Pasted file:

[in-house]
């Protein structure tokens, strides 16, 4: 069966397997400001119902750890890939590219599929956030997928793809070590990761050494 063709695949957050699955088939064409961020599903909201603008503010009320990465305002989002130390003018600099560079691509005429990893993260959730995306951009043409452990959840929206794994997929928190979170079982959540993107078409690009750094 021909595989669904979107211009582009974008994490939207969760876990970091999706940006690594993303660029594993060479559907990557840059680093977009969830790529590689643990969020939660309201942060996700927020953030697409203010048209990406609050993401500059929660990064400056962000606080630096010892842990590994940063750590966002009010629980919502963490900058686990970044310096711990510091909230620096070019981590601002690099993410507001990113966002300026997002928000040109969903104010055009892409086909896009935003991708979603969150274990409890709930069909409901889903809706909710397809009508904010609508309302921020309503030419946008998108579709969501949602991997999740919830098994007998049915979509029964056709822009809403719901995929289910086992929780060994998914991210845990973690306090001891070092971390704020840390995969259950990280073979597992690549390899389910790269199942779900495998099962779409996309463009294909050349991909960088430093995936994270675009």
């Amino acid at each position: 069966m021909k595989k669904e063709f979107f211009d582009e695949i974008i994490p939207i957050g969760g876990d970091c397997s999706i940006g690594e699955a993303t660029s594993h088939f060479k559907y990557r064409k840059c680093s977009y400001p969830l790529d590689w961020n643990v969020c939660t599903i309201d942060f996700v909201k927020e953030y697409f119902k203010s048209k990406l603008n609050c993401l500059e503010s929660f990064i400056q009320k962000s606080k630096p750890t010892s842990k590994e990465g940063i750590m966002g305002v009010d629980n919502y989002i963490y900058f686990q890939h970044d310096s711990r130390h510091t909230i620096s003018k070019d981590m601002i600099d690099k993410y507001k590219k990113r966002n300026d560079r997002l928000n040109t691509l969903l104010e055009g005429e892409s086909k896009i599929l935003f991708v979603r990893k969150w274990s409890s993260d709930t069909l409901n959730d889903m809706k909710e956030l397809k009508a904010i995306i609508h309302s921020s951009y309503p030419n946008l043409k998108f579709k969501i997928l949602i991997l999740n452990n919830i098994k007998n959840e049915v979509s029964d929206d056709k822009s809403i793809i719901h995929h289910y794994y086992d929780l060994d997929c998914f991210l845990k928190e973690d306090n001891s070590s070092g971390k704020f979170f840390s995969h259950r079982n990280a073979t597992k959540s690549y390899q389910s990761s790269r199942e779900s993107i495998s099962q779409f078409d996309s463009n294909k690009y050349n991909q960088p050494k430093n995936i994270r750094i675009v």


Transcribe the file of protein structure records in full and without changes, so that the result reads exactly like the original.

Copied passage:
[in-house]
């Protein structure tokens, strides 16, 4: 069966397997400001119902750890890939590219599929956030997928793809070590990761050494 063709695949957050699955088939064409961020599903909201603008503010009320990465305002989002130390003018600099560079691509005429990893993260959730995306951009043409452990959840929206794994997929928190979170079982959540993107078409690009750094 021909595989669904979107211009582009974008994490939207969760876990970091999706940006690594993303660029594993060479559907990557840059680093977009969830790529590689643990969020939660309201942060996700927020953030697409203010048209990406609050993401500059929660990064400056962000606080630096010892842990590994940063750590966002009010629980919502963490900058686990970044310096711990510091909230620096070019981590601002690099993410507001990113966002300026997002928000040109969903104010055009892409086909896009935003991708979603969150274990409890709930069909409901889903809706909710397809009508904010609508309302921020309503030419946008998108579709969501949602991997999740919830098994007998049915979509029964056709822009809403719901995929289910086992929780060994998914991210845990973690306090001891070092971390704020840390995969259950990280073979597992690549390899389910790269199942779900495998099962779409996309463009294909050349991909960088430093995936994270675009």
């Amino acid at each position: 069966m021909k595989k669904e063709f979107f211009d582009e695949i974008i994490p939207i957050g969760g876990d970091c397997s999706i940006g690594e699955a993303t660029s594993h088939f060479k559907y990557r064409k840059c680093s977009y400001p969830l790529d590689w961020n643990v969020c939660t599903i309201d942060f996700v909201k927020e953030y697409f119902k203010s048209k990406l603008n609050c993401l500059e503010s929660f990064i400056q009320k962000s606080k630096p750890t010892s842990k590994e990465g940063i750590m966002g305002v009010d629980n919502y989002i963490y900058f686990q890939h970044d310096s711990r130390h510091t909230i620096s003018k070019d981590m601002i600099d690099k993410y507001k590219k990113r966002n300026d560079r997002l928000n040109t691509l969903l104010e055009g005429e892409s086909k896009i599929l935003f991708v979603r990893k969150w274990s409890s993260d709930t069909l409901n959730d889903m809706k909710e956030l397809k009508a904010i995306i609508h309302s921020s951009y309503p030419n946008l043409k998108f579709k969501i997928l949602i991997l999740n452990n919830i098994k007998n959840e049915v979509s029964d929206d056709k822009s809403i793809i719901h995929h289910y794994y086992d929780l060994d997929c998914f991210l845990k928190e973690d306090n001891s070590s070092g971390k704020f979170f840390s995969h259950r079982n990280a073979t597992k959540s690549y390899q389910s990761s790269r199942e779900s993107i495998s099962q779409f078409d996309s463009n294909k690009y050349n991909q960088p050494k430093n995936i994270r750094i675009v």